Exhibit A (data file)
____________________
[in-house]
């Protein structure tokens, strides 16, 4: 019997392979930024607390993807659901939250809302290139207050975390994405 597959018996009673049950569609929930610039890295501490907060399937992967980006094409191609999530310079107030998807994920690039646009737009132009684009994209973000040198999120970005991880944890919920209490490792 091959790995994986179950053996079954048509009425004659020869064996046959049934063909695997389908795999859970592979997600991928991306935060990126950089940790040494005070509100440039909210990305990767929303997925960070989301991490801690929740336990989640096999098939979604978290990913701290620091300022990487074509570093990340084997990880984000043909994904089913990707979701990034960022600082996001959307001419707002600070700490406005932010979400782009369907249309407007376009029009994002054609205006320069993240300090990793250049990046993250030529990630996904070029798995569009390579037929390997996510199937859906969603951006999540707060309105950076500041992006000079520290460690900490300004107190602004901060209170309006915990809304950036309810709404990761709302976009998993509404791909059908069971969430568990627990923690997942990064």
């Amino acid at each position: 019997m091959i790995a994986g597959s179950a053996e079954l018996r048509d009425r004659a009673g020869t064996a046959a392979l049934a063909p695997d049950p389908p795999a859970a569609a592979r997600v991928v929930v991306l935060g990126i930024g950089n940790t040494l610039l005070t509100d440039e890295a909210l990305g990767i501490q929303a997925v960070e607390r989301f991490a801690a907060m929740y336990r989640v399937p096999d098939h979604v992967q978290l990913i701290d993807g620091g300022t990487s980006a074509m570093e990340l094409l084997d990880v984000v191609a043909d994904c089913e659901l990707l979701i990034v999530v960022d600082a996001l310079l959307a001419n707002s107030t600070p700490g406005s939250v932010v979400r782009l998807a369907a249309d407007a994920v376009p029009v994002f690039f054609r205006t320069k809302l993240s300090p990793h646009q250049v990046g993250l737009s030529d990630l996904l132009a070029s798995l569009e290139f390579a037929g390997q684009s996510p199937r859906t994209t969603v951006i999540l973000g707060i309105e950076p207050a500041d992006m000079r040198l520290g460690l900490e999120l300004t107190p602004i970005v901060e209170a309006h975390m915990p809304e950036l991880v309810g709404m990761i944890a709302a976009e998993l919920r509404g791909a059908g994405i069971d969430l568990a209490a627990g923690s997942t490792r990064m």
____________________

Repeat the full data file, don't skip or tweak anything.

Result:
[in-house]
């Protein structure tokens, strides 16, 4: 019997392979930024607390993807659901939250809302290139207050975390994405 597959018996009673049950569609929930610039890295501490907060399937992967980006094409191609999530310079107030998807994920690039646009737009132009684009994209973000040198999120970005991880944890919920209490490792 091959790995994986179950053996079954048509009425004659020869064996046959049934063909695997389908795999859970592979997600991928991306935060990126950089940790040494005070509100440039909210990305990767929303997925960070989301991490801690929740336990989640096999098939979604978290990913701290620091300022990487074509570093990340084997990880984000043909994904089913990707979701990034960022600082996001959307001419707002600070700490406005932010979400782009369907249309407007376009029009994002054609205006320069993240300090990793250049990046993250030529990630996904070029798995569009390579037929390997996510199937859906969603951006999540707060309105950076500041992006000079520290460690900490300004107190602004901060209170309006915990809304950036309810709404990761709302976009998993509404791909059908069971969430568990627990923690997942990064």
């Amino acid at each position: 019997m091959i790995a994986g597959s179950a053996e079954l018996r048509d009425r004659a009673g020869t064996a046959a392979l049934a063909p695997d049950p389908p795999a859970a569609a592979r997600v991928v929930v991306l935060g990126i930024g950089n940790t040494l610039l005070t509100d440039e890295a909210l990305g990767i501490q929303a997925v960070e607390r989301f991490a801690a907060m929740y336990r989640v399937p096999d098939h979604v992967q978290l990913i701290d993807g620091g300022t990487s980006a074509m570093e990340l094409l084997d990880v984000v191609a043909d994904c089913e659901l990707l979701i990034v999530v960022d600082a996001l310079l959307a001419n707002s107030t600070p700490g406005s939250v932010v979400r782009l998807a369907a249309d407007a994920v376009p029009v994002f690039f054609r205006t320069k809302l993240s300090p990793h646009q250049v990046g993250l737009s030529d990630l996904l132009a070029s798995l569009e290139f390579a037929g390997q684009s996510p199937r859906t994209t969603v951006i999540l973000g707060i309105e950076p207050a500041d992006m000079r040198l520290g460690l900490e999120l300004t107190p602004i970005v901060e209170a309006h975390m915990p809304e950036l991880v309810g709404m990761i944890a709302a976009e998993l919920r509404g791909a059908g994405i069971d969430l568990a209490a627990g923690s997942t490792r990064m």